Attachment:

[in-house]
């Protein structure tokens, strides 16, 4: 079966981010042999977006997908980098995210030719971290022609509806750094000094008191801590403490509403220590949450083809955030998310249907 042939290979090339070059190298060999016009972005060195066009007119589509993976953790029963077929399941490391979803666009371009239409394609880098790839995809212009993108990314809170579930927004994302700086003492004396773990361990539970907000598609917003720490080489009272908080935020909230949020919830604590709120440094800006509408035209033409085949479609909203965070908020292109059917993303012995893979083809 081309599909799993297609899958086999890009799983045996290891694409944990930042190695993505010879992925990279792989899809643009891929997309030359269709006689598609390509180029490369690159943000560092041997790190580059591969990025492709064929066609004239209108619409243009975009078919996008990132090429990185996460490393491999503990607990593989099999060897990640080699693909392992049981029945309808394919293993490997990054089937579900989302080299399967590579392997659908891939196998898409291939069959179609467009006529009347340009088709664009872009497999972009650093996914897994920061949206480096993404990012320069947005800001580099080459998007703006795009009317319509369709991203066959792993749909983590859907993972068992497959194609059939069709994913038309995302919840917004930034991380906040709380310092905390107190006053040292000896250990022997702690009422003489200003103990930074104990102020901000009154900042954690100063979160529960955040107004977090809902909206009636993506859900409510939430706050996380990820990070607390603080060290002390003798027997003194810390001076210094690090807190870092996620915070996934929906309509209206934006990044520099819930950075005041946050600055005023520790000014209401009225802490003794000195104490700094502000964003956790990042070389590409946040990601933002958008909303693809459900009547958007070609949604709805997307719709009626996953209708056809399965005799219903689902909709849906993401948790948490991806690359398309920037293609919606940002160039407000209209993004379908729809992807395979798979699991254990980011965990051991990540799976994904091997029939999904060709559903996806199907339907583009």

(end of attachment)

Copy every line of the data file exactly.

[in-house]
């Protein structure tokens, strides 16, 4: 079966981010042999977006997908980098995210030719971290022609509806750094000094008191801590403490509403220590949450083809955030998310249907 042939290979090339070059190298060999016009972005060195066009007119589509993976953790029963077929399941490391979803666009371009239409394609880098790839995809212009993108990314809170579930927004994302700086003492004396773990361990539970907000598609917003720490080489009272908080935020909230949020919830604590709120440094800006509408035209033409085949479609909203965070908020292109059917993303012995893979083809 081309599909799993297609899958086999890009799983045996290891694409944990930042190695993505010879992925990279792989899809643009891929997309030359269709006689598609390509180029490369690159943000560092041997790190580059591969990025492709064929066609004239209108619409243009975009078919996008990132090429990185996460490393491999503990607990593989099999060897990640080699693909392992049981029945309808394919293993490997990054089937579900989302080299399967590579392997659908891939196998898409291939069959179609467009006529009347340009088709664009872009497999972009650093996914897994920061949206480096993404990012320069947005800001580099080459998007703006795009009317319509369709991203066959792993749909983590859907993972068992497959194609059939069709994913038309995302919840917004930034991380906040709380310092905390107190006053040292000896250990022997702690009422003489200003103990930074104990102020901000009154900042954690100063979160529960955040107004977090809902909206009636993506859900409510939430706050996380990820990070607390603080060290002390003798027997003194810390001076210094690090807190870092996620915070996934929906309509209206934006990044520099819930950075005041946050600055005023520790000014209401009225802490003794000195104490700094502000964003956790990042070389590409946040990601933002958008909303693809459900009547958007070609949604709805997307719709009626996953209708056809399965005799219903689902909709849906993401948790948490991806690359398309920037293609919606940002160039407000209209993004379908729809992807395979798979699991254990980011965990051991990540799976994904091997029939999904060709559903996806199907339907583009």